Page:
Puppets in Review- Basil Twist

Basil Twist – Puppets and Spain

Ethical Culture Society
New York, NY
March 21, 2002

review by Donald Devet

Basil Twist knows how to stay true to the ancient Andalusian melodies and Moorish chantings and at the same time interject moments of subtle humor.

Puppets and music often go hand in hand. Who among us has not been inspired to pick up a puppet and sway to the beat? There is something elemental and primitive in the act of keeping time. But developing an interplay between puppet and music without letting the music overpower the puppet is tricky business, a business Basil Twist knows well.

His proven track record of award winning shows attests to his skills- “The Araneidae Show,” “Symphonie Fantastique” and “Petrushka,” all winners of Citations of Excellence from UNIMA-USA. A special award should be given to “Symphonie Fantastique_–which ran for a year in New York, toured the U.S., France, England and Germany, and will soon be seen at Lincoln Center –for establishing theatre puppetry for adults as something “cool”.

And now Twist has turned his keen ear and eye to a new venture- “Master Peter’s Puppet Show,” a musical score for puppets by the Spanish composer, Manuel de Falla. Composed in 1919 and premiered in Seville in 1923, the story is taken directly from Cervantes’ tale in which Don Quixote encounters a traveling puppet theater. “Master Peter’s Puppet Show” is one of a handful of de Falla’s musical pieces written exclusively for puppets. What’s even more amazing is that de Falla also wrote detailed stage directions for the puppeteers.

Twist was not immediately drawn to such an obvious choice of projects– a real puppet stage and a “real” puppet show. His other productions have been mounted on large open stages and in a giant fish tank. Why would he want to work within the narrow confines of a conventional Punch and Judy booth? But other elements made Twist think twice. First, he had never worked with music, puppets and text. Second, this was a rare opportunity to collaborate with a live orchestra.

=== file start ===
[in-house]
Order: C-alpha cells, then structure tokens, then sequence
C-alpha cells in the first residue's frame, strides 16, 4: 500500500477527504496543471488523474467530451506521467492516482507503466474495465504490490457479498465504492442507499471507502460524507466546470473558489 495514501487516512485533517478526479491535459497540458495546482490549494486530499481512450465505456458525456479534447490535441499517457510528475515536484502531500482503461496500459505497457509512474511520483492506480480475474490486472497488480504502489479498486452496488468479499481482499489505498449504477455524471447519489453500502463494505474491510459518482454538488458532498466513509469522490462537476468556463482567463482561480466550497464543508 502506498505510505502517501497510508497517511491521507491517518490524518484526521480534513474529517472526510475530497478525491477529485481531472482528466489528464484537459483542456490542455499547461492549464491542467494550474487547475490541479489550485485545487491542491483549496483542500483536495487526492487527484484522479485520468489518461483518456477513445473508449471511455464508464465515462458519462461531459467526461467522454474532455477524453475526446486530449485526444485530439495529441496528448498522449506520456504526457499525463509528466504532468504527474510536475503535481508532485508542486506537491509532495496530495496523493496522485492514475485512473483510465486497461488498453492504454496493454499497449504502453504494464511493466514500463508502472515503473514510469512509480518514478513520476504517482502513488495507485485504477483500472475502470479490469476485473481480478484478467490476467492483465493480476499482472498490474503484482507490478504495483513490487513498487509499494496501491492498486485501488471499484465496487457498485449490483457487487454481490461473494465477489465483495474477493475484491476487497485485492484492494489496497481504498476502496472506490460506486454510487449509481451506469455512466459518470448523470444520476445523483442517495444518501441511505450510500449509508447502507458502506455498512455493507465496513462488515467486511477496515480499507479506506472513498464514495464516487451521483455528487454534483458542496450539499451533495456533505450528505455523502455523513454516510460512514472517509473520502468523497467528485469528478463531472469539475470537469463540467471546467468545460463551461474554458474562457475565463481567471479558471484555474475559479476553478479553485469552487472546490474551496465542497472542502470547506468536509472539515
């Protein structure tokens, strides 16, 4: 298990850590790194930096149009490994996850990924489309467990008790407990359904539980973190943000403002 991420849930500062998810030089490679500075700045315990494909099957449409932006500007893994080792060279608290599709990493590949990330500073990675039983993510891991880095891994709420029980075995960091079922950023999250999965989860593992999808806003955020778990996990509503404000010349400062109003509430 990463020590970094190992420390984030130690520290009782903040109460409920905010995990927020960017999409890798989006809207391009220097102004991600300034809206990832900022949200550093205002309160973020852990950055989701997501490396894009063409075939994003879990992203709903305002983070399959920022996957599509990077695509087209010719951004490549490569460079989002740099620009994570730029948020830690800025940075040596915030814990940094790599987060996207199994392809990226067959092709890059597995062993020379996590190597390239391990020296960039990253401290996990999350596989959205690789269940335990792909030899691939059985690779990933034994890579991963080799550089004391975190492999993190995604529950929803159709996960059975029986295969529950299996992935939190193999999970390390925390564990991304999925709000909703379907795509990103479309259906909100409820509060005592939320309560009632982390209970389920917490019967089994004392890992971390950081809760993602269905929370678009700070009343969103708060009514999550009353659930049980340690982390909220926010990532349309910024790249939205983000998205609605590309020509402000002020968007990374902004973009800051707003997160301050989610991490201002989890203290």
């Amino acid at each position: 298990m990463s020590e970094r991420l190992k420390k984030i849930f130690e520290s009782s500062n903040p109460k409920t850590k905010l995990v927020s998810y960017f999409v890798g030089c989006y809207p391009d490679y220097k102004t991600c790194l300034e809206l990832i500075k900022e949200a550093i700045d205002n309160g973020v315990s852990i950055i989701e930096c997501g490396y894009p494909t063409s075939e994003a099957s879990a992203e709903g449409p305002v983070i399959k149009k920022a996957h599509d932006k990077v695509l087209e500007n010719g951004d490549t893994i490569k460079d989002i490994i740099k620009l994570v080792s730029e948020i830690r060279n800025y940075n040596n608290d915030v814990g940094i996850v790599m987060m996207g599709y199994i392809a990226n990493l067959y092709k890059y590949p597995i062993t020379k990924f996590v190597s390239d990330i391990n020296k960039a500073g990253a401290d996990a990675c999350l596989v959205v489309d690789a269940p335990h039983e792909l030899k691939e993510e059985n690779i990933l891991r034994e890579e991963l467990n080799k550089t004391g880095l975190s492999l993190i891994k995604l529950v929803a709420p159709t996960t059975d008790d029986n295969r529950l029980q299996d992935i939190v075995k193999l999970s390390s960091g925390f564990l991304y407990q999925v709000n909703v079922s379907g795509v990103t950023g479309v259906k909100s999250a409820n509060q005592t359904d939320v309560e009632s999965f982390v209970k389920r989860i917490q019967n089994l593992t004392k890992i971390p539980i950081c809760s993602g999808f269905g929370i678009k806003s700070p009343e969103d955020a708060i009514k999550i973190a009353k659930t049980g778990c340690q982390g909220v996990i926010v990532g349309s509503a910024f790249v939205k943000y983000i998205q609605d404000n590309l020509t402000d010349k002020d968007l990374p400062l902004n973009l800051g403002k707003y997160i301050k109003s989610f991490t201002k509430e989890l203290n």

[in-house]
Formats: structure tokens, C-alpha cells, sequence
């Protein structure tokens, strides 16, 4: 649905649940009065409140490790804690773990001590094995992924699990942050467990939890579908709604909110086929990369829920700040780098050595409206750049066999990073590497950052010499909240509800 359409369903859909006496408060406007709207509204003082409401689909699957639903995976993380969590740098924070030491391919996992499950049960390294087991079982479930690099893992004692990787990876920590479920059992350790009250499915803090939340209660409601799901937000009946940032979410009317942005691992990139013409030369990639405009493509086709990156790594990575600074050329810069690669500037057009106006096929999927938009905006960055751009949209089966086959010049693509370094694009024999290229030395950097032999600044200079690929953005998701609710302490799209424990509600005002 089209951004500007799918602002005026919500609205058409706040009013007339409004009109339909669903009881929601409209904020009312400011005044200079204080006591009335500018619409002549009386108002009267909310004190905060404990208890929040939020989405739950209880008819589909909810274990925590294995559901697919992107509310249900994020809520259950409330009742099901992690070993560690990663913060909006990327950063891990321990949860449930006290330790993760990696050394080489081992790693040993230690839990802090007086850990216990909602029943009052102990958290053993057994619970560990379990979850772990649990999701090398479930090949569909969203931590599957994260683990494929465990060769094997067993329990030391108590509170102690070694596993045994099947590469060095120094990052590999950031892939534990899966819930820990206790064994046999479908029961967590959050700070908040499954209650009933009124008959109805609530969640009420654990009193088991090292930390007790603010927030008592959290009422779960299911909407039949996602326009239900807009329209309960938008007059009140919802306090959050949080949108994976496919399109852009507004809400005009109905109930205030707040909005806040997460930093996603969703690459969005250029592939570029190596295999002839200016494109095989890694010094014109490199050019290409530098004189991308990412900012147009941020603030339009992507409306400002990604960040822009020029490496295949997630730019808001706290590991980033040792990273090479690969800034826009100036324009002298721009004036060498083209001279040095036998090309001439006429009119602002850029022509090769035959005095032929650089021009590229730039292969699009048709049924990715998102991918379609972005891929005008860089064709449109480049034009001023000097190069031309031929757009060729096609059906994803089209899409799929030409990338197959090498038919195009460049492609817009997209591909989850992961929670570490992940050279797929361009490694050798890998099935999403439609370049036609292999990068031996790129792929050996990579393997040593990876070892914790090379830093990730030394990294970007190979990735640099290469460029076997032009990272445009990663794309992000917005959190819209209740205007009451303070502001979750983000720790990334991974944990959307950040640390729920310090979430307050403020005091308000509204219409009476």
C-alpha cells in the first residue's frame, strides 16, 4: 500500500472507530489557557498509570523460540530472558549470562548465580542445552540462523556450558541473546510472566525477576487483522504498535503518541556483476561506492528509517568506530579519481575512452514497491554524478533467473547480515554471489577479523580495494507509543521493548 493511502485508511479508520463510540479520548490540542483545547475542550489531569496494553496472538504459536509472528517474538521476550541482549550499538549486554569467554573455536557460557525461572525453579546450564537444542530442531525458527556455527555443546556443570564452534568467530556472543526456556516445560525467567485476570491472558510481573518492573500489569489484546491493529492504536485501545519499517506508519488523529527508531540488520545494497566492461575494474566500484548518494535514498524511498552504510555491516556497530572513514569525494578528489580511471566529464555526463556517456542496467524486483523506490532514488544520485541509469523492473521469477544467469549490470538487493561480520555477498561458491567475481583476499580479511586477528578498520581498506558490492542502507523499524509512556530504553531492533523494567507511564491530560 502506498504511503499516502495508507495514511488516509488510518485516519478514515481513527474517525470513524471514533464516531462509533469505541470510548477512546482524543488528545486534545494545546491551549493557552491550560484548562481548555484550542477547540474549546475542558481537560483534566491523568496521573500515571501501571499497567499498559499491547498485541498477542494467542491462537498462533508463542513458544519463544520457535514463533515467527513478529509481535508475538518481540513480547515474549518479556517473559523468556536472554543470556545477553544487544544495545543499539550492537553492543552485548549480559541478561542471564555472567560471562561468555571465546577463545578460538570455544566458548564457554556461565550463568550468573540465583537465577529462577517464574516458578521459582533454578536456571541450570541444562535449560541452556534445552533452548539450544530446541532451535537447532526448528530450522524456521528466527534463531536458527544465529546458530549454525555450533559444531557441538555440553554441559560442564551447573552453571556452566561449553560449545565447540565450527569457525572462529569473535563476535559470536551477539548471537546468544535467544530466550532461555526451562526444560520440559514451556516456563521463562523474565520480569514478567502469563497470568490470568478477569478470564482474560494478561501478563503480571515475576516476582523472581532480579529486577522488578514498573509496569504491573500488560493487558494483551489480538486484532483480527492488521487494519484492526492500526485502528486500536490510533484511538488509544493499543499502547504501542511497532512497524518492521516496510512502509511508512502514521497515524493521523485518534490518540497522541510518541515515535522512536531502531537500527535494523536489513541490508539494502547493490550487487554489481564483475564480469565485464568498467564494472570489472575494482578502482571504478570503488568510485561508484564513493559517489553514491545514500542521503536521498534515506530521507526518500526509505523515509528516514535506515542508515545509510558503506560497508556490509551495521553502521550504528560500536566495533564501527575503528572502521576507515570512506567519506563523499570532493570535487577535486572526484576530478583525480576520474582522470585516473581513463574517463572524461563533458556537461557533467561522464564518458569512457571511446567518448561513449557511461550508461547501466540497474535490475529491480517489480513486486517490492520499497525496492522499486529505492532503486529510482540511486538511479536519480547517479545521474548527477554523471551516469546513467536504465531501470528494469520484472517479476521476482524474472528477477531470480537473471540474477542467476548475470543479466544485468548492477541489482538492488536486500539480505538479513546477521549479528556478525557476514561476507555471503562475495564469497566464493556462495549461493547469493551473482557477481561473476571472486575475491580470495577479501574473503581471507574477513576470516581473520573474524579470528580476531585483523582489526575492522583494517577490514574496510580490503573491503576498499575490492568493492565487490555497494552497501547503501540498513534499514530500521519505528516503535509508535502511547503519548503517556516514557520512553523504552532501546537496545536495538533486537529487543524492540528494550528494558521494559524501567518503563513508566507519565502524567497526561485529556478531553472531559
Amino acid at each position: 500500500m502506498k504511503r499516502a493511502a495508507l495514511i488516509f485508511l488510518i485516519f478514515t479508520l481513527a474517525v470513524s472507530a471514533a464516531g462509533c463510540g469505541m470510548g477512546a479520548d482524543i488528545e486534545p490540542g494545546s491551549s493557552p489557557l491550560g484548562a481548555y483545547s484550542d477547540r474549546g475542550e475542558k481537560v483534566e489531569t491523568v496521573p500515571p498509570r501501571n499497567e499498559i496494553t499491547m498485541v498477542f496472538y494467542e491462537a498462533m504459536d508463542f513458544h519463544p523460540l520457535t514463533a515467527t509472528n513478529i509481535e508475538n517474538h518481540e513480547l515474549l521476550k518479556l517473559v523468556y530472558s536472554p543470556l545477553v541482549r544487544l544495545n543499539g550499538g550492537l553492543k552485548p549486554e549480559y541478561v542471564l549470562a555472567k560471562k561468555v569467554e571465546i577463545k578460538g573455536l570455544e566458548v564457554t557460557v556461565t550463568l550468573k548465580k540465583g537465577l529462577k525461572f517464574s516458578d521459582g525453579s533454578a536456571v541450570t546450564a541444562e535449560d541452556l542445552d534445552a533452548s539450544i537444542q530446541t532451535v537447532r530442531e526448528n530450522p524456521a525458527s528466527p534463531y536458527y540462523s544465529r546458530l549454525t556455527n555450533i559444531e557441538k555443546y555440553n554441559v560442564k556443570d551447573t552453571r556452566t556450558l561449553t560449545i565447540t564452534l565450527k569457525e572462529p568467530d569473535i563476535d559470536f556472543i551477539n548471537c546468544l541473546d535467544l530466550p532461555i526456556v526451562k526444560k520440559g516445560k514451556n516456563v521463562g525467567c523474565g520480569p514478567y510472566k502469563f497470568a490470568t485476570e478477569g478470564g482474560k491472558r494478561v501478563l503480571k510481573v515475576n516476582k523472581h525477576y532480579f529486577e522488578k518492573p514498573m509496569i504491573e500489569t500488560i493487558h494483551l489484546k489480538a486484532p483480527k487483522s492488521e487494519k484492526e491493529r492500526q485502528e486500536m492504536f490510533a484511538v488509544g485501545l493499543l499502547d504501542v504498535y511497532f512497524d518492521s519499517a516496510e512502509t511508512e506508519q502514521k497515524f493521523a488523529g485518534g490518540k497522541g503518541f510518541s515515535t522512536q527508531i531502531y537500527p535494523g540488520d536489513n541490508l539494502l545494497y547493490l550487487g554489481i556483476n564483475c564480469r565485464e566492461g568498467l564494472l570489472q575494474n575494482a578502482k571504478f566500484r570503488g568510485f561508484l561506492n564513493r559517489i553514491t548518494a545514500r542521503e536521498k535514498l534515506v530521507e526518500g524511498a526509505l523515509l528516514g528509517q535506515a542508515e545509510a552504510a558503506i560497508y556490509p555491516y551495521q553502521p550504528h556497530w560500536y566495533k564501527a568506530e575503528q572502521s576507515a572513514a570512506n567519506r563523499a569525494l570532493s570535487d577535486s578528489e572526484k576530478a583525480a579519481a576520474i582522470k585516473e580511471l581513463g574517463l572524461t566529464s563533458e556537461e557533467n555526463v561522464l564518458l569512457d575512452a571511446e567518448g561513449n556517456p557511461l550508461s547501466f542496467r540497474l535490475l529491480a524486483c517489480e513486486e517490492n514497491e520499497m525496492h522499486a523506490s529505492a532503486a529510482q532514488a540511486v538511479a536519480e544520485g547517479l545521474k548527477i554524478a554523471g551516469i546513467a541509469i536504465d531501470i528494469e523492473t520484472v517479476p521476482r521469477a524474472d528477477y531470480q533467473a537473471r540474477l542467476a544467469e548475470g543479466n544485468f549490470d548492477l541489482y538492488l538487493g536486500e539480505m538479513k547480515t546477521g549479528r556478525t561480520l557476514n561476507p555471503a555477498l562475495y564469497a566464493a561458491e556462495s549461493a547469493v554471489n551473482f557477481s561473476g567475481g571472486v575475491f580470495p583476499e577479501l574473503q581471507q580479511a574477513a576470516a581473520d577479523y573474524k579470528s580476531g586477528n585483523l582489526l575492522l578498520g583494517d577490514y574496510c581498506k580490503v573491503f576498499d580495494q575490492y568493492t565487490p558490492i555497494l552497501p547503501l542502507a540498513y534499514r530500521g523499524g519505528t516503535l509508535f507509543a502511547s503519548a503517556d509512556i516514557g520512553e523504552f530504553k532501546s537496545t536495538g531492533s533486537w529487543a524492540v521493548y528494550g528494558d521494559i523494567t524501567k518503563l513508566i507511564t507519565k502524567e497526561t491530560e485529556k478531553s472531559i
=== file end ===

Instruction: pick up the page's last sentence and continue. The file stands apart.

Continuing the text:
The Eos Orchestra, founded in 1995 and conducted by Jonathan Sheffer, has a reputation for expanding the realm of the traditional concert format by combining musical and theatrical stage experiences. Twist’s flair for design and movement fits right in with this orchestra’s goals.

The evening’s program began not with the puppet show but with an homage to the poet Garcia Lorca whose words are set to music by the composers Silvestre Revueltas and Paul Bowles. Then there were two pieces by Frenchman Maurice Ravel with a decidedly Spanish flavor– “Don Quichotte a Dulcinee” and the ballet piece, “Bolero.”

Usually mounted with a full orchestra, “Bolero” retained all its mystery and passion with a smaller 30 piece ensemble. Uncut, yet obviously rearranged, “Bolero,” in spite of its reputation from the movie “10,” hasn’t truly been heard unless it’s been experienced “live.” The interplay of plucked strings, incessant snare drums, haunting bassoons and horns was as thrilling to the eye as it was to the ear. Even without the puppet show, “Bolero” was worth the price of admission.

The program concluded with “Master Peter’s Puppet Show.” Because of space limitations–an orchestra takes up a lot of room on stage–Twist decided to play the puppets directly upstage of the musicians with a combination of small rod and life size characters while supertitles were projected overhead. Three singers gave voice to: Master Peter (Enrique Abdala), the boy narrator (Robert Gupta) and Don Quixote (Chris Trakas).

In less experienced hands “Master Peter’s Puppet Show” could have been a bore. The boy narrator tells us everything that’s going to happen before we see it, thereby removing any possibility of tension or surprise. But Twist knows how to stay true to the ancient Andalusian melodies and Moorish chantings and at the same time interject moments of subtle humor. These small moments–Master Peter’s double take to his audience of one, Don Quixote, costumed in his traditional armor and lance; the energetic pawing of the air by a tiny white stallion; and a door opening scene straight out of the classic television comedy “Get Smart”– brought an extra dimension to this odd marriage of Spanish history, literature and song.

In a pre-curtain conversation between Twist and Sheffer, Twist was quick to point out that he had envisioned “Master Peter’s Puppet Show” as a show of shifting realities, the concept of puppets not only performing a puppet show but also acting as the audience. This idea is not new. The creators of “The Muppet Show” made millions from this same concept. What sets Twist apart is his sensitive eye for perspective. Along with lighting designer Andrew Hill, Twist draws us deep into his small world of visual illusions. Just as Don Quixote falls under the spell of the story of the abduction of Melisandra by Moors, so do we.

In the end, Quixote’s involvement results in confusing Melisandra with his own sweet Dulcinee. In an attempt to rescue her he causes the collapse of the puppet stage and thus the illusion is broken. Don Quixote exits through the audience towards a bright light in hopes of even greater conquests. We can only wish him our best as we do Basil Twist in his next conquest of marrying puppets to music.

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